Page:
UPLAND BIRD OPENER -- Jim Matthews Column 10/24/01


Mar 11, 2001
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UPLAND BIRD OPENER -- matthews-ONS 24oct01

ESSEX -- Reports from the opening weekend of quail and chukar season, which kicked off this past Saturday, have borne out that this is going to be one of the best hunting seasons since 1998 because of good bird production in desert and coastal areas. Yet an extremely dry summer and fall have led to dry gamebird guzzlers (man-made water catchments for wildlife) throughout the desert regions, which is likely to have a negative impact on bird survival. Many hunters in the East Mojave National Preserve were also upset that traditional water sources, maintained for years by cattle ranchers, have been left dry or removed by the National Park Service this year.

Andy Pauli, a DFG biologist who was in the East Mojave this past weekend checking hunters, said he ran across a lot of annoyed hunters “who found water tanks they’d hunted around for years were dry.” In spite of this, most hunters in the East Mojave reported good success. Pauli said he worked with three wardens checking hunters in the region and they found an average of about five birds per hunter opening weekend, and there were quite a few limits (10 birds) of Gambel’s quail checked.

Pauli does brood counts in the Victorville to Barstow region and out in the Mojave National Preserve each year prior to the opener. In the west Mojave he counted 372 chukar on several springs and guzzlers, and the average brood size was 15.6 birds, or a 7.9 young-to-adult ratio.

In the East Mojave, he tallied 570 Gambel’s quail at three sites with an average brood size of 11.8 birds, or 5.9 young-per-adult. Counting 570 quail at just three locations should tell you something about bird numbers for this year. “It’s still a rebuilding year, but there are a lot of young birds,” said Pauli. In the popular mountain ranges around Red Mountain, usually considered “chukar central” by most Southern California hunters, DFG biologist Rocky Thompson said he tallied the third highest number of chukar since he’s began as unit biologist in this area back in 1993.

“This is our best year in the past three,” said Thompson. “We didn’t have a lot of holdover birds, but our production is way up.” He and his crew counted 702 chukar -- well above the 224 birds counted last year but below his 1993 record of 1,822 -- and the brood size was 13.4 young. That works out to a 6.7 young-to-adult ratio. Last year’s brood size was a mere 1.6. Thompson’s valley and mountain quail counts were also pretty impressive. The average valley quail brood was 9.4, and the mountain quail broods averaged 13.2. Last year he counted no young for either species of quail.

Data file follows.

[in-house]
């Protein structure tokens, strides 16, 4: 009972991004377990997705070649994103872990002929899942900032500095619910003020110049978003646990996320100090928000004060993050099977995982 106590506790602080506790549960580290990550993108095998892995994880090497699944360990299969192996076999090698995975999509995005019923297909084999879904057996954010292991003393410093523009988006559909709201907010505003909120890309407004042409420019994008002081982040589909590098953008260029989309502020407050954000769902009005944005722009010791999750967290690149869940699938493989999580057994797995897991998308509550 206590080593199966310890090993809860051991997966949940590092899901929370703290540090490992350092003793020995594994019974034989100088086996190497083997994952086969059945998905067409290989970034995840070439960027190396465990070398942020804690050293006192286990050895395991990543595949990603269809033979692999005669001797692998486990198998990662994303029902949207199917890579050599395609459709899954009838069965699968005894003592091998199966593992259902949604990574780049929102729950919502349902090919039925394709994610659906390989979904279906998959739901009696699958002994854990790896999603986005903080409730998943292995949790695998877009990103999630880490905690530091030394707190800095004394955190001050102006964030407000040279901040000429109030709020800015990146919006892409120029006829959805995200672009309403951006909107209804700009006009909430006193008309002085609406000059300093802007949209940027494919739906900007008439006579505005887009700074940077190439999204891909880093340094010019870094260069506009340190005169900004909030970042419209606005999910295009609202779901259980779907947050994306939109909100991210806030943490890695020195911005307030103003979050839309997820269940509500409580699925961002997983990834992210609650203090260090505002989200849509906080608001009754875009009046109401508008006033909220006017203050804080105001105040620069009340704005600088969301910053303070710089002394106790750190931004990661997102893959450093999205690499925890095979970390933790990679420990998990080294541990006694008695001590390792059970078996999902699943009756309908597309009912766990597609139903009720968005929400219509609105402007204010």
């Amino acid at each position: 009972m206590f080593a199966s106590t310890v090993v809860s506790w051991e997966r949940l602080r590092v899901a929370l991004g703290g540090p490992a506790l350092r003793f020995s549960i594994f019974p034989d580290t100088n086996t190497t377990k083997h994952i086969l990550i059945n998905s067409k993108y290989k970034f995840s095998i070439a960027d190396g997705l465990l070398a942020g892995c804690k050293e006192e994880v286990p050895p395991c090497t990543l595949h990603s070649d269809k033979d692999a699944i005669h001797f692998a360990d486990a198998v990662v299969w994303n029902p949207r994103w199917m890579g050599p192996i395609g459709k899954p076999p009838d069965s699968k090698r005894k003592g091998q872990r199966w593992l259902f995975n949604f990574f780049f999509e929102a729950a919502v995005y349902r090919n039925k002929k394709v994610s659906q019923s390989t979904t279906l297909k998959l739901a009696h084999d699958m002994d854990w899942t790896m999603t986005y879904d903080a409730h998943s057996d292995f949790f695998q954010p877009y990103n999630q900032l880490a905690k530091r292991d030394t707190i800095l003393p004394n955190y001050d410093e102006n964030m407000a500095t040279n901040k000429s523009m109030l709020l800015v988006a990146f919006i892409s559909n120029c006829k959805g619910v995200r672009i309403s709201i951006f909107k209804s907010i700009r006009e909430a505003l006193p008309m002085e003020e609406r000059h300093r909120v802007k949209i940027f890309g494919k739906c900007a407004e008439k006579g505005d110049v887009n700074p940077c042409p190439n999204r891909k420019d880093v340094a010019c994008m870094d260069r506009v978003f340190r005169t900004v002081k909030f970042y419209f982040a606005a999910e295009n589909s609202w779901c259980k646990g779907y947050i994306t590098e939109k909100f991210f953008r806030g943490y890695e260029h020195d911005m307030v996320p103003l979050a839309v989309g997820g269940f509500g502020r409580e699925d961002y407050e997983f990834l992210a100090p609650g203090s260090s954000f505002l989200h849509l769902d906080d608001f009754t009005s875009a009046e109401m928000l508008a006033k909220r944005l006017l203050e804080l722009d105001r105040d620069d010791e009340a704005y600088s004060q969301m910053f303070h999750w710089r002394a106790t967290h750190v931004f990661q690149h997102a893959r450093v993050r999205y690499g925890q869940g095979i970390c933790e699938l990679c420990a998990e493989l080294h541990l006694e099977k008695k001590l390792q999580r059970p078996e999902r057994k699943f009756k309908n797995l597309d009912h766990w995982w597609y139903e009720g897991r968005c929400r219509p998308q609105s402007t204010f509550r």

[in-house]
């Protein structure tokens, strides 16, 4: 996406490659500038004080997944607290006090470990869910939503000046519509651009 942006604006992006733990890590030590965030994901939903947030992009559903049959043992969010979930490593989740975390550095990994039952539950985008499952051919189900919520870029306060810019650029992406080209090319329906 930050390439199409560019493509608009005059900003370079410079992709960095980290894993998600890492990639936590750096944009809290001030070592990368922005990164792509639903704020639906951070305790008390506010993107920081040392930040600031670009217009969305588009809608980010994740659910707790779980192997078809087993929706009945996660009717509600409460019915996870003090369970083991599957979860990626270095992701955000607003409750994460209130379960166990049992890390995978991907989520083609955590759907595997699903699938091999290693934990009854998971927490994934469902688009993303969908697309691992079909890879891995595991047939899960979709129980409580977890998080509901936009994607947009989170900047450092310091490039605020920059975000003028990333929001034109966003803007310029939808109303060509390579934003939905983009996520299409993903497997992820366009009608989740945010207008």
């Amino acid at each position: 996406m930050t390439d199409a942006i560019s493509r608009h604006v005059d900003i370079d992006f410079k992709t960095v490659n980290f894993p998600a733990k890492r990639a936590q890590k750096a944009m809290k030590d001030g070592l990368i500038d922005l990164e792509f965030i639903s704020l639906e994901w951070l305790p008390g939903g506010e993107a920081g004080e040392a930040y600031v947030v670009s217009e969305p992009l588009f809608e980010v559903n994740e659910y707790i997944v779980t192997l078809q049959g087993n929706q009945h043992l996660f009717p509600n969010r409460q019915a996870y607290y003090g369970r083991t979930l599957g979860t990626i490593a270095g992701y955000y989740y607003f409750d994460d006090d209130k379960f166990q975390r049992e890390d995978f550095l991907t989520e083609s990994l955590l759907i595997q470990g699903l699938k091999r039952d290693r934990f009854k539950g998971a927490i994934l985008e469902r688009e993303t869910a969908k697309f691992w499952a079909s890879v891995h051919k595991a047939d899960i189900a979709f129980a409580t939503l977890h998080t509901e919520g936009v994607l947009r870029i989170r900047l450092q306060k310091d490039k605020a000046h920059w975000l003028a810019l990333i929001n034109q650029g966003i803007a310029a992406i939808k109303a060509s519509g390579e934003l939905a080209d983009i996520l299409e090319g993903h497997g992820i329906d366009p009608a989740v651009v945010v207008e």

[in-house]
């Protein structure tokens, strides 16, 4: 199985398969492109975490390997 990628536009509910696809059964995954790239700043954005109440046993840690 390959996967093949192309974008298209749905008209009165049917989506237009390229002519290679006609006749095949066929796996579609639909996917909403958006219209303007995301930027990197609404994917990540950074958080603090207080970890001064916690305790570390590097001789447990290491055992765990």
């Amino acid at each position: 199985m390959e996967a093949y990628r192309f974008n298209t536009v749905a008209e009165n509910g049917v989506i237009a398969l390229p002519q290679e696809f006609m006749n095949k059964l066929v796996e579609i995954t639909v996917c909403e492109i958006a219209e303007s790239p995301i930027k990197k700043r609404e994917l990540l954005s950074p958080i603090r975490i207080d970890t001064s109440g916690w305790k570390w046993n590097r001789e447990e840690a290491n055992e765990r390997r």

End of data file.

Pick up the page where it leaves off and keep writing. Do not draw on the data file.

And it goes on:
The good production translated into pretty good hunting for many upland bird hunters in these desert regions for opening weekend. Chukar, which are notorious runners often never bagged by even diligent hunters, proved elusive for Palmdale hunter Jim Monroe, but persistence and a lot of boot leather worn off over both days of the weekend paid off with a single chukar bagged each day. Monroe hunted around springs and guzzlers in the Rand and El Paso mountains. In the Apple Valley region, where Pauli counted so many chukar, gonzo chukar hunter Gary Hatfield from Mountain Home Village, worked the Sidewinder and Granite mountains and didn’t see a bird opening day, but on Sunday he saw one good covey of chukar but never got a shot for two days of hard hunting.

Waterfowl hunting guide Ty Nay from Calipatria said the hunting was good in the Imperial County region for Gambel’s quail. “It seems like it was a good hatch in Imperial Valley this year,” said Nay, who hunted five spots with two partners and the trio managed to get 11 birds between them. “It’s sure better than it’s been the last three or four years.” Many hunters reported dry, or nearly dry guzzlers. One hunters said that two guzzlers in the East Mojave near Essex on old Route 66 were completely without water, holding only damp dirt in the bottoms of the tanks. Coveys of Gambels quail which were concentrated around both water sources a month ago when both tanks still had small amounts of water had dispersed away from these water sources, or perhaps perished without adequate water supplies to sustain them during this warm fall.

Pauli said he had reports like this from a number of hunters, and he wasn’t aware of any scientific studies that show quail would disperse and try to find new water or simply stay in an area and die. Pauli did note that where ever there were water sources, the numbers of quail and chukar appeared to be very high this year and he was encouraged that it would be a good upland season.

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